An inevitable part of seeking the peace and prosperity of the city is politics. With Aaron, I think you're giving assertions without support. Clearly you're passionate about the church's health and you feel it's being distracted from it's true mission. I just think you have too grim a view of the value of political involvement.

edingess's picture

I think your phrase "Christians as individuals" is revealing. While we are individuals, we are not individuals in a vacuum. In Mediterranean cultures, the hyper individualism that exists in America is non-existent compartively speaking. This does not mean of course that individual conscience is lost. What it means is that individuals are indelibly attached to "something" as individuals and even that attachment is not viewed separately from the individual. We must change how we see ourselves in the Christian group. This is part of the problem as I see it.

It is irrelevant to point to Joseph as an examplar for political involvement. God's purpose and plan for Israel was entirely specific to that group. The proper way to answer this question is to review the Greek text of the NT that actually deals with this specific issue. We travel back to that culture, removed from our own, and examine what Paul and other NT writers, to include our Lord had to say regarding government relations and politics. We have Acts as narrative, as well as the gospels to provide some examples. That is safest way to treat this subject.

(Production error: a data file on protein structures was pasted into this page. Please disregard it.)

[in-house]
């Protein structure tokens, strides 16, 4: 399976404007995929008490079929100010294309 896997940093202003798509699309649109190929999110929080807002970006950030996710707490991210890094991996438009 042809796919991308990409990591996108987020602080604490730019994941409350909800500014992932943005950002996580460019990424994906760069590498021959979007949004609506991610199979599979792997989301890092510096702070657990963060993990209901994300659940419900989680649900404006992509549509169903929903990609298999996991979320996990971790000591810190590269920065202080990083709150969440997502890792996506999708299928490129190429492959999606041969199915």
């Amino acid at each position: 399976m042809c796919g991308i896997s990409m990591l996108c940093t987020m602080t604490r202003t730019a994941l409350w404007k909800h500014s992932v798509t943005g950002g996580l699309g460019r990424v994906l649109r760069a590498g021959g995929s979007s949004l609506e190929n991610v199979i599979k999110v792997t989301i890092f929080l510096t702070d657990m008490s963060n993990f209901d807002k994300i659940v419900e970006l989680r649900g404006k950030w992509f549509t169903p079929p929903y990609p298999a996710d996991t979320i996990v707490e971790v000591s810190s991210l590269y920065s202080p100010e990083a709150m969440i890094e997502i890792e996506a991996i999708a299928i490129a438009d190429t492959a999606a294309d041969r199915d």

I have said several times now that I am not making any prohibitions against Christians being politically engaged. Scripture would not support that approach. I am arguing two very basic things here: 1. People who argue that Christians "should" be politically engaged are wrong. There is no commmandment to that end in Scripture. In addition, I do not see any principles from which one might deduce such a point from Scripture. 2. The method by which the church impacts the culture, politically and otherwise, is through the preaching of the gospel, baptizing converts, and making disciples. In short, the best way to for any church to influence its immediate culture and the culture at large is by staying true to its very narrow missions. To sum it up: only a spiritually healthy church can truly impact the culture. That being said, the only real impact a church has on a culture is eternal impact and that only comes through preaching.

How long would a presidential candidate last who opened stated that he subscribed to any one of the great confessions of faith? How far would a compaign go that openly confessed that it took Scripture literally, believing it to be the word of God. How long would a politician be viable after saying that all those who reject the Christian worldview are under the judgment of God and eternally damned? Not a nano second, that is how long.